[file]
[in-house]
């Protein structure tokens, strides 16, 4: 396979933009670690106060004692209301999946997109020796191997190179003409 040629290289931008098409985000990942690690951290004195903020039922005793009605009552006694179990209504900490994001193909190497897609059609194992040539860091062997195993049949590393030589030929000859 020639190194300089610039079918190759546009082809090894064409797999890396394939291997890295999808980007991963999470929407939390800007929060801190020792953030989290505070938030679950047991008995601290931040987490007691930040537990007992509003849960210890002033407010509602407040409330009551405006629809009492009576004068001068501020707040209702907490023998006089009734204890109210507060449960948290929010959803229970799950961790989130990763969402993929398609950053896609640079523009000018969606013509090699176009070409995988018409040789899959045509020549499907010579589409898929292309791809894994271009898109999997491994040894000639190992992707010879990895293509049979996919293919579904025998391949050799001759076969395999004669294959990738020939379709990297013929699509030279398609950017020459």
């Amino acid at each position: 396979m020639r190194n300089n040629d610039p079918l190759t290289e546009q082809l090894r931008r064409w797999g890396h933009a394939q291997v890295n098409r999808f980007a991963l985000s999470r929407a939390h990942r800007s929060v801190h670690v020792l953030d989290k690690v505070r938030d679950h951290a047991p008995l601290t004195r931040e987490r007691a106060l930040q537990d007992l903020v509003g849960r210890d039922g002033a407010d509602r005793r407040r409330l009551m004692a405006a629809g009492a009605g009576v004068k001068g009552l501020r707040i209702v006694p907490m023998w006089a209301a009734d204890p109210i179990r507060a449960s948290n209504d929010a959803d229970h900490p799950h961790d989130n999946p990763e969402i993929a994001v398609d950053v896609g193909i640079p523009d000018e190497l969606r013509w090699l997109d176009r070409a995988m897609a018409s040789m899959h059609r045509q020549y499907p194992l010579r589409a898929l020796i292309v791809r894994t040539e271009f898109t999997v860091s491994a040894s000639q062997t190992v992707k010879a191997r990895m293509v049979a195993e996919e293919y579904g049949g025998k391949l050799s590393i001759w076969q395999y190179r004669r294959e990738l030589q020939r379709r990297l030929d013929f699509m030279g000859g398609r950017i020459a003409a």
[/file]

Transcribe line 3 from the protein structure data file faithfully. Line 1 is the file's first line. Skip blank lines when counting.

């Amino acid at each position: 396979m020639r190194n300089n040629d610039p079918l190759t290289e546009q082809l090894r931008r064409w797999g890396h933009a394939q291997v890295n098409r999808f980007a991963l985000s999470r929407a939390h990942r800007s929060v801190h670690v020792l953030d989290k690690v505070r938030d679950h951290a047991p008995l601290t004195r931040e987490r007691a106060l930040q537990d007992l903020v509003g849960r210890d039922g002033a407010d509602r005793r407040r409330l009551m004692a405006a629809g009492a009605g009576v004068k001068g009552l501020r707040i209702v006694p907490m023998w006089a209301a009734d204890p109210i179990r507060a449960s948290n209504d929010a959803d229970h900490p799950h961790d989130n999946p990763e969402i993929a994001v398609d950053v896609g193909i640079p523009d000018e190497l969606r013509w090699l997109d176009r070409a995988m897609a018409s040789m899959h059609r045509q020549y499907p194992l010579r589409a898929l020796i292309v791809r894994t040539e271009f898109t999997v860091s491994a040894s000639q062997t190992v992707k010879a191997r990895m293509v049979a195993e996919e293919y579904g049949g025998k391949l050799s590393i001759w076969q395999y190179r004669r294959e990738l030589q020939r379709r990297l030929d013929f699509m030279g000859g398609r950017i020459a003409a």